Date of Award:
Doctor of Philosophy (PhD)
Susan L. Crowley
Susan L. Crowley
The knowledge base targeting internalizing symptomatology in Native American
children is surprisingly limited. As yet, it is not clear if the process and symptoms of
internalizing disorders are the same across cultures. The need for further investigation is
heightened by the fact that, compared to the majority population, Native Americans are
believed to be at greater risk for psychological problems because of impoverished conditions,
high unemployment, and high numbers of traumatic events on the reservations. Additionally,
the losses of traditional culture and language are considered risk factors for greater
psychopathology. The negative ramifications of internalizing disorders (e.g., depression and
anxiety) include academic failure, lowered social skills and self-esteem, and greater risk for
substance abuse and suicide. Furthermore, evidence suggests that all children with mental
disorders are at high risk for severe psychopathology when left unidentified or untreated. It
seems clear that additional research is needed to better understand internalizing symptoms
among members of this cultural group.
To help meet this need, the present study focused on internalizing disorders among
Native American children from the southwest, utilizing a portion of extant data from the
Flower of Two Soils Project. This project was one of very few methodologically sound studies
that have been successful in obtaining multisource. multimethod data on social, emotional, and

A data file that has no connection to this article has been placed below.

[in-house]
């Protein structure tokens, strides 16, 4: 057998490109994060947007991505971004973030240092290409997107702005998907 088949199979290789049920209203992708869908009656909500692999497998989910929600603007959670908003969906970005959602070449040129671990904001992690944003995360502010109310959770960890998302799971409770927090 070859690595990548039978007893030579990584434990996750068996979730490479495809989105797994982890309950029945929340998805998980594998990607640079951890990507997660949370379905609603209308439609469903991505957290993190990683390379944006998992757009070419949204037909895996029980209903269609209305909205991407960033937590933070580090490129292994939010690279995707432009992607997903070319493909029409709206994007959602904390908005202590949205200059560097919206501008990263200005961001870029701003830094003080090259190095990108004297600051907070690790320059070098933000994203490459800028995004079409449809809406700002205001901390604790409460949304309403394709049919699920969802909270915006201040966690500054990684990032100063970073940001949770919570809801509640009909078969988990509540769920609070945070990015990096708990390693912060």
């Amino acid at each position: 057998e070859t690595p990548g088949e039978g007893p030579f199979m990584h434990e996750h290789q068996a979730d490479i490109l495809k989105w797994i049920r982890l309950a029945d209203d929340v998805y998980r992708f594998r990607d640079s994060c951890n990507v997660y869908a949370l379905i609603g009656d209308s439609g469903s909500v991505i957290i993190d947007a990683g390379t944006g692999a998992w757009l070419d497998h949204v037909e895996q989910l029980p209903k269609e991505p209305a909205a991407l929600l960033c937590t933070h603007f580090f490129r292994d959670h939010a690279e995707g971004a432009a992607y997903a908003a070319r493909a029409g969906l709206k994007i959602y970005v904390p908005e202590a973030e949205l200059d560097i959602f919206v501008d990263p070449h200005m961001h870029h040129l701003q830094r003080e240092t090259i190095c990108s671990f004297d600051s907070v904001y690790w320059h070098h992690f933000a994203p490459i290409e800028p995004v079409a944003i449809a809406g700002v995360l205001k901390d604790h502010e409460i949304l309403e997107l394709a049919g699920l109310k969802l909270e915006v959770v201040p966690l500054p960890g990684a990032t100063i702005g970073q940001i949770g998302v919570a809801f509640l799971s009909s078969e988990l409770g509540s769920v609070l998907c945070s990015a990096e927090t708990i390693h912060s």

behavioral functioning of Native American children. Data were collected using a modified
version of the Child Behavior Checklist (CBCL), Youth Self-Report (YSR), and Teacher's
Report Form (TRF) assessment instruments for parents, teachers, and children.
Findings with respect to elementary school-aged children found relatively high rates of
depression, anxiety, somatization symptoms and, potentially, disorders. These findings are a
cause for concern among parents, teachers, and all agencies responsible for children's mental
health. Across all three informant groups a consistent pattern of negative correlations was
observed between internalizing symptoms and child competencies. This finding is consistent
with previous findings for the general population. However,. competitiveness and academic
achievement were positively correlated with internalizing symptoms, perhaps indicating that an
emphasis on competitiveness and individual achievement is stressful for children from a
collectivistic Native American culture.
This was a descriptive study providing broad exploratory information, but there
remains a need for more focused research identifying multivariate relationships among relevant
variables. These findings should be cautiously interpreted and with due consideration for the
specific cultural and historical context of children and families. Recommendations are included
for research and practice.
Morris, Carolyn Thomas, "Characteristics of Internalizing Social-Emotional Behaviors of Southwestern Native American Children" (1998). All Graduate Theses and Dissertations. 6305.
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